On November 30, at Oxford High School near Detroit, Michigan, the United States suffered its 29th school shooting since the beginning of 2021. The deadly shooting also marked the 651st mass shooting in the US this year.
As the Washington Post reported in 2018, “there are more than 393 million civilian-owned firearms in the United States, or enough for every man, woman and child to own one and still have 67 million guns left over.”
A recent poll showed that 52 percent of Americans want stricter gun laws (down from 67 percent in 2018), but there is no indication that the US Congress, despite being under Democratic control, will enact meaningful gun control legislation in the foreseeable future.
In the United States, gun control is but one of many pressing issues with respect to which there is a yawning divide between the majority’s desire for progressive change and the political establishment’s right-wing inertia.
Of the 25 wealthiest countries in the world, the United States remains the only one that does not provide universal healthcare.
A 2019 study found that 66.5 percent of all US bankruptcies were tied to medical issues—either because of high costs for care or time out of work. An estimated 530,000 American families turn to bankruptcy each year because of medical issues and bills.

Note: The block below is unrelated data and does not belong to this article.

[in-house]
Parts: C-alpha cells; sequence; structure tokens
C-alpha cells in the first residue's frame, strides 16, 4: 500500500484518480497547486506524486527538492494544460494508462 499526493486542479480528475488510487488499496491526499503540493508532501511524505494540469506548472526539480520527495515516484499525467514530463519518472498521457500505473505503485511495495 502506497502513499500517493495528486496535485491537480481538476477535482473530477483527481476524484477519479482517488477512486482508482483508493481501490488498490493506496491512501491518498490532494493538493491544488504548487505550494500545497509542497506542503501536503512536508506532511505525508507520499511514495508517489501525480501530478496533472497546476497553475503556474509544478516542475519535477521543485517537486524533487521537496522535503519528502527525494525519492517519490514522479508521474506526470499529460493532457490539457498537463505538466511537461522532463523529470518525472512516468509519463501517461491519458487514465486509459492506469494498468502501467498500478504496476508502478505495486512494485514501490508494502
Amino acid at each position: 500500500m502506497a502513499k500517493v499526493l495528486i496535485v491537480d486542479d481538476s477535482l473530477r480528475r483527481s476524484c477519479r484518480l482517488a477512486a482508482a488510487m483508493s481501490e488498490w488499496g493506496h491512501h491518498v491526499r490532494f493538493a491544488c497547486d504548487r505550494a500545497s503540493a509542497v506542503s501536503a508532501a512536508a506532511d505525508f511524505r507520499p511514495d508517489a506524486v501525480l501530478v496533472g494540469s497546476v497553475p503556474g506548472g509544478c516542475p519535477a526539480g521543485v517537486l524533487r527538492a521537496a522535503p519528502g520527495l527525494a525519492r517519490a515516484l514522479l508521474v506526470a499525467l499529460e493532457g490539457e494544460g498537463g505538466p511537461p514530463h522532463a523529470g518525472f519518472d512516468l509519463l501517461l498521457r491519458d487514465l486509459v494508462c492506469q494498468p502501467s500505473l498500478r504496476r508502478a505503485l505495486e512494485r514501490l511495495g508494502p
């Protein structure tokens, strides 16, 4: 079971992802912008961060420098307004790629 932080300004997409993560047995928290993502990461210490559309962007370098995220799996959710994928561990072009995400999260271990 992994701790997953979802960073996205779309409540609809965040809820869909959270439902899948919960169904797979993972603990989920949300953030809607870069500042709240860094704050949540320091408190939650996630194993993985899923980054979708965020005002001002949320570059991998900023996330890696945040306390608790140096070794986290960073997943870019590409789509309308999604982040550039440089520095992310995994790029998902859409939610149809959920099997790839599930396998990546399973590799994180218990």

Unsurprisingly, polls have shown repeatedly that a large majority of Americans believe the government has a responsibility to provide healthcare coverage for all.
At the start of the COVID-19 pandemic, approximately 87 million Americans were uninsured or underinsured. If ever there was a crisis that called for the implementation of a universal healthcare system, this pandemic is it. Yet, despite Democratic control of Congress, and despite Joe Biden having campaigned on a public health insurance option, both the Biden administration and Congress have failed to pursue either “Medicare for All” or the public option.
Similarly, another recent poll found that 62 percent of Americans support raising the federal minimum wage to $15 an hour from the current, paltry level of $7.25 an hour.
Notably, $15 an hour is significantly below the average “livable wage” in the United States, which was estimated by researchers at the Massachusetts Institute of Technology to be $16.54 in 2019. In some major cities, such as New York and San Francisco, the livable wage is much higher.
Yet, despite Democratic control of Congress, and despite President Biden having campaigned on a $15 minimum wage, there is no indication Congress will enact such a wage any time soon. In March of this year, as ordinary Americans continued to suffer from the economic impacts of the pandemic, an amendment to add an increase in the federal minimum wage to the Biden administration’s $1.9 trillion COVID relief bill failed to pass in the Senate, with eight right-wing Democratic Senators joining 50 Republicans in opposing the pay bump.
In the United States, with bipartisan support, military spending has risen inexorably for decades. As a result, the United States is, and has been for many years, the world’s largest military spender by far. In 2021, Congress raised the Pentagon’s budget to US$778 billion—nearly four times higher than China’s current military budget of US$209 billion.
In America, there’s always more money for merchants of death, but when it comes to social spending, deficit hawkery reigns supreme.